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An East Yorkshire MP has said he intends to make a motion of contempt in the commons about former Prime Minister Tony Blair's decision to invade Iraq in 2003.
David Davis says Mr Blair mislead the Houses of commons on five different occasions over Weapons of Mass Destruction, the UN and threat levels. Should the motion be accepted, it could be debated before Parliament breaks for the summer.
The decision to go to war with Iraq was based on "flawed intelligence and assessments", the chairman of the Iraq Inquiry said.
"They were not challenged, and they should have been," said Sir John Chilcot.
The prime minister has said the lives of those servicemen and women lost in the Iraq War "will never be forgotten".
Speaking after the Chilcot report was delivered, David Cameron said it was a "difficult day for all the families of those who lost loved ones".
He added: "They've waited for this report for too long, and our first thoughts today must be with them.
"In their grief and anger, I hope they can at least draw some solace form the depth and rigour of this report.
"And above all, some comfort from knowing we will never forget the incredible service and sacrifice of their sons, daughters, husbands and wives.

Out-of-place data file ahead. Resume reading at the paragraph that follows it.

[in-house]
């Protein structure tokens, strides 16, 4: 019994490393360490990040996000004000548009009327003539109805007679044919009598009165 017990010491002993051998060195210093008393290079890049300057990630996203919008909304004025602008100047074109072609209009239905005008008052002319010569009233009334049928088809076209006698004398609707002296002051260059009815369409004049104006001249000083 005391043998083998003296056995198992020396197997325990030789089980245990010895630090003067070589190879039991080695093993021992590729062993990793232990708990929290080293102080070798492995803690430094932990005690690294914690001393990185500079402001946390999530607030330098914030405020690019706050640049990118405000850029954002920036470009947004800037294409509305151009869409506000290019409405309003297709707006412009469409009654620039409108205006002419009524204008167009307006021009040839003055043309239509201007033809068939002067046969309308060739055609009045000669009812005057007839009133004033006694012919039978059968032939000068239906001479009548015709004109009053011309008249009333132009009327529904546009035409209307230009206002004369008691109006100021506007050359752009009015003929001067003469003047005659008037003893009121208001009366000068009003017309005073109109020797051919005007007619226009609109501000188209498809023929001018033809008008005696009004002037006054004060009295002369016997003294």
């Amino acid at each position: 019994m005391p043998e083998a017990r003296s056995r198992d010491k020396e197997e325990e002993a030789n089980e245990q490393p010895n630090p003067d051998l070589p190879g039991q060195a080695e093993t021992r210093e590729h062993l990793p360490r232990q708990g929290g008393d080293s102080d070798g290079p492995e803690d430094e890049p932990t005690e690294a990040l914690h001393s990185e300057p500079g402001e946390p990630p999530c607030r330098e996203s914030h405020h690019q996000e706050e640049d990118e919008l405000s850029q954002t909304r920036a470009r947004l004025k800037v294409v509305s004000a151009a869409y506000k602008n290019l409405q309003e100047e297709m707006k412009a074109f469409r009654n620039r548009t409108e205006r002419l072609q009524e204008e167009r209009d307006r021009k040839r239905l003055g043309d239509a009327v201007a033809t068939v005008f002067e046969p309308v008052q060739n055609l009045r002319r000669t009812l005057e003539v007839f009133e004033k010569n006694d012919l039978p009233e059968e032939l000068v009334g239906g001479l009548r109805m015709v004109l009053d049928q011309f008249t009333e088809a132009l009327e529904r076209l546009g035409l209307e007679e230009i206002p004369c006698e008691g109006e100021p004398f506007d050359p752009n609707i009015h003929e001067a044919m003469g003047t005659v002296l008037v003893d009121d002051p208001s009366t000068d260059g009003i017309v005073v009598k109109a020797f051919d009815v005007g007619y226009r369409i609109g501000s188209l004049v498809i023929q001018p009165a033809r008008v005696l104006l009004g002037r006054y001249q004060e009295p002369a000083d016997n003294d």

"And we must pledge today to look after them for the rest of their lives."
The UK's military role in Iraq "ended a very long way from success" and was an intervention "which went badly wrong, with consequences to this day", Sir John Chilcot said.
Sending brave British troops into onto the battlefield in Iraq without proper equipment was "unacceptable", David Cameron said.
He added: "And whatever else we learn from this conflict, we must all pledge that this will never happen again."
The Ministry of Defence was "slow to respond" to gaps in resources needed by soldiers in Iraq.
Such delays "should not have been tolerated", Sir John Chilcot said.
Tony Blair has said that soldiers who died in the Iraq War did not die in vain, and that he disagrees that terrorism in the world today stems from the invasion.
The former prime minister added that today there is an elected government in Iraq, and that the world is a better place without Saddam Hussein.
Military action may have been necessary at some point but in 2003, Saddam Hussein posed "no imminent threat" to the UK, the Chilcot report concluded.
Latest ITV News reports
The former deputy prime minister expressed his 'fullest apology' and said the decision made to go to war would live with him forever.
Sir John Chilcot's seven-year long inquiry is scathing in its assessment of the former prime minister.